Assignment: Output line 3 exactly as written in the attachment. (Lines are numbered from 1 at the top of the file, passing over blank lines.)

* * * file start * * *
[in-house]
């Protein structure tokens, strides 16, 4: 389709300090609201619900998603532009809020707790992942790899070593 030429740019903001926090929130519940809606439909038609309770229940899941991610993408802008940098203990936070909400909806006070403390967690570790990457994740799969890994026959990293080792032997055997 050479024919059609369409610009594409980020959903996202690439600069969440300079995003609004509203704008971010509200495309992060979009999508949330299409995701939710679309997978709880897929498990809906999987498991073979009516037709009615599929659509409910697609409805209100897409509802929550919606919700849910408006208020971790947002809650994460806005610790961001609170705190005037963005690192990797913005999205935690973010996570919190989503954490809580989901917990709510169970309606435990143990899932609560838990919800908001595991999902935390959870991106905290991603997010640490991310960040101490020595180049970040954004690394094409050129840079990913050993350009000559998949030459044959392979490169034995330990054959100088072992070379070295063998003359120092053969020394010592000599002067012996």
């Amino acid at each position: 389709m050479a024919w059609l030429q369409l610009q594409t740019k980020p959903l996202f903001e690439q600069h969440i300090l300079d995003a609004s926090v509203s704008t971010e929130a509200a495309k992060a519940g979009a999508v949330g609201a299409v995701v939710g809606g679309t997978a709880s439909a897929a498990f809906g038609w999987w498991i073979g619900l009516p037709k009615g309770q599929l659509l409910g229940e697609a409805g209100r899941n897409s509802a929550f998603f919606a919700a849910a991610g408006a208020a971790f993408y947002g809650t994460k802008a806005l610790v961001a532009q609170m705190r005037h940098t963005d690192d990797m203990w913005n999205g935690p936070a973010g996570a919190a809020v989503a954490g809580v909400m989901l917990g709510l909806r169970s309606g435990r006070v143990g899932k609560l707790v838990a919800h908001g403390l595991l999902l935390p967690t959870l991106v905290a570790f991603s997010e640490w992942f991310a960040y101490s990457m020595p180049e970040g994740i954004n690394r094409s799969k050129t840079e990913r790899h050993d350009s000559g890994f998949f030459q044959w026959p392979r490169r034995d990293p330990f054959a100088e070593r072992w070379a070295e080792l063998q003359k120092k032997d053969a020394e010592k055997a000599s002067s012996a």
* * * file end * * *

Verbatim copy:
């Amino acid at each position: 389709m050479a024919w059609l030429q369409l610009q594409t740019k980020p959903l996202f903001e690439q600069h969440i300090l300079d995003a609004s926090v509203s704008t971010e929130a509200a495309k992060a519940g979009a999508v949330g609201a299409v995701v939710g809606g679309t997978a709880s439909a897929a498990f809906g038609w999987w498991i073979g619900l009516p037709k009615g309770q599929l659509l409910g229940e697609a409805g209100r899941n897409s509802a929550f998603f919606a919700a849910a991610g408006a208020a971790f993408y947002g809650t994460k802008a806005l610790v961001a532009q609170m705190r005037h940098t963005d690192d990797m203990w913005n999205g935690p936070a973010g996570a919190a809020v989503a954490g809580v909400m989901l917990g709510l909806r169970s309606g435990r006070v143990g899932k609560l707790v838990a919800h908001g403390l595991l999902l935390p967690t959870l991106v905290a570790f991603s997010e640490w992942f991310a960040y101490s990457m020595p180049e970040g994740i954004n690394r094409s799969k050129t840079e990913r790899h050993d350009s000559g890994f998949f030459q044959w026959p392979r490169r034995d990293p330990f054959a100088e070593r072992w070379a070295e080792l063998q003359k120092k032997d053969a020394e010592k055997a000599s002067s012996a």